“I think I have adapted well after the first season”, he said to Soccertime when we met him in a quiet café in Seinajoki.

He had been on a season’s loan from Ghanaian premier league side Liberty Professional and has since made a permanent move to SJK.  Technical Director of SJK Richie Dormon believes Arthur is talented enough for bigger leagues if he keeps working hard. Another young talent who has found home in the league is Abu Sanunu. The 22 year-old moved to Finland at the beginning of the season after 3 seasons in the lower levels of the Spanish football. He has since emerged a key figure in the midfield of KPV after a couple of cup games. Former Ghana National U-20 midfielder has also signed for Pargas IF in the Kakkonen. He is seeking a revival after spending three years with Belarusian League champions Dynamo Brest.

Two young African footballers who have moved to Finland in recent times. Sjk’s midfield anchor Jude Ekow Arthur, Saliw Babawo and KPV’s Abu Sanunu.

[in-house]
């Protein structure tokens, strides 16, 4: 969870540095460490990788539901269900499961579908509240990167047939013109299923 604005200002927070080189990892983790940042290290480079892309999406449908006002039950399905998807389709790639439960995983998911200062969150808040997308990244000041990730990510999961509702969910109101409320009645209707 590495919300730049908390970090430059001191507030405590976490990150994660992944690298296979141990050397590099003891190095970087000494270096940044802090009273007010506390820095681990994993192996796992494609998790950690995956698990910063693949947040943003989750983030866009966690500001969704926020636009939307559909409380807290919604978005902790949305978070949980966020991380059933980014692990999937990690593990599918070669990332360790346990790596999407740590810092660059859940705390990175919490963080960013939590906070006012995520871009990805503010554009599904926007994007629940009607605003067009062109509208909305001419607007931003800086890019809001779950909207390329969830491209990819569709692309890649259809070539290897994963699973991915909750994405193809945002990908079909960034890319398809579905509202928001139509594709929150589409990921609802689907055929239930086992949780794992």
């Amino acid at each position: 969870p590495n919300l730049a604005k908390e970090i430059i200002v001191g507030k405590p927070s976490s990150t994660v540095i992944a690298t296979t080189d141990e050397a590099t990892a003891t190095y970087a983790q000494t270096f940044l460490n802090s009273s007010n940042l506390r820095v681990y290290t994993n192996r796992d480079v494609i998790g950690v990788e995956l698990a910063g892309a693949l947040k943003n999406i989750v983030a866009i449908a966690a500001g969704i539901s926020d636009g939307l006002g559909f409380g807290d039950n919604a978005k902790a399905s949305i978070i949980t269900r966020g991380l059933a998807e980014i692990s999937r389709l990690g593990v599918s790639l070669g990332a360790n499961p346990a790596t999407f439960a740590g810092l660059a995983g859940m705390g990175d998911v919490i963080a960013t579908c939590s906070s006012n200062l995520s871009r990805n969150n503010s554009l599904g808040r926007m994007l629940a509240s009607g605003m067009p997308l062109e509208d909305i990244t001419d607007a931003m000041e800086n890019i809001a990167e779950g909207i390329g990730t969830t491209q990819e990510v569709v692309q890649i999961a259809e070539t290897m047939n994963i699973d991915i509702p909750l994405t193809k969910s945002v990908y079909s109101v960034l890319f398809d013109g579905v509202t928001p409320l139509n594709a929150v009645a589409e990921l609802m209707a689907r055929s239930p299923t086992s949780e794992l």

In the meantime, preparations for the Euros will have to a back seat for now as football fans in Finland prepare to welcome the return of football after the start of the season was suspended because of the outbreak of Covid-19. Whatever happens in the Euros next year, Finland would have succeeded in sending a note to the football world that it is a team on the ascendency.

About Automous League The Role of Clubs And a Few Blasts From The Past

About Automous League the role of clubs and a few blasts from the past

 

From the research desk of Soccertime Africa

Efforts to make the Ghana Premier league autonomous represent a bold step to restructure the way professional football is managed in Ghana. Among its stated aims are an enhanced appeal for the product that will translate into sponsorship. It is the expectation that this initiative will give recognition to the industry for delivering value to the economy of Ghana in terms of employment, taxes, foreign exchange among others albeit the challengers it has grappled with.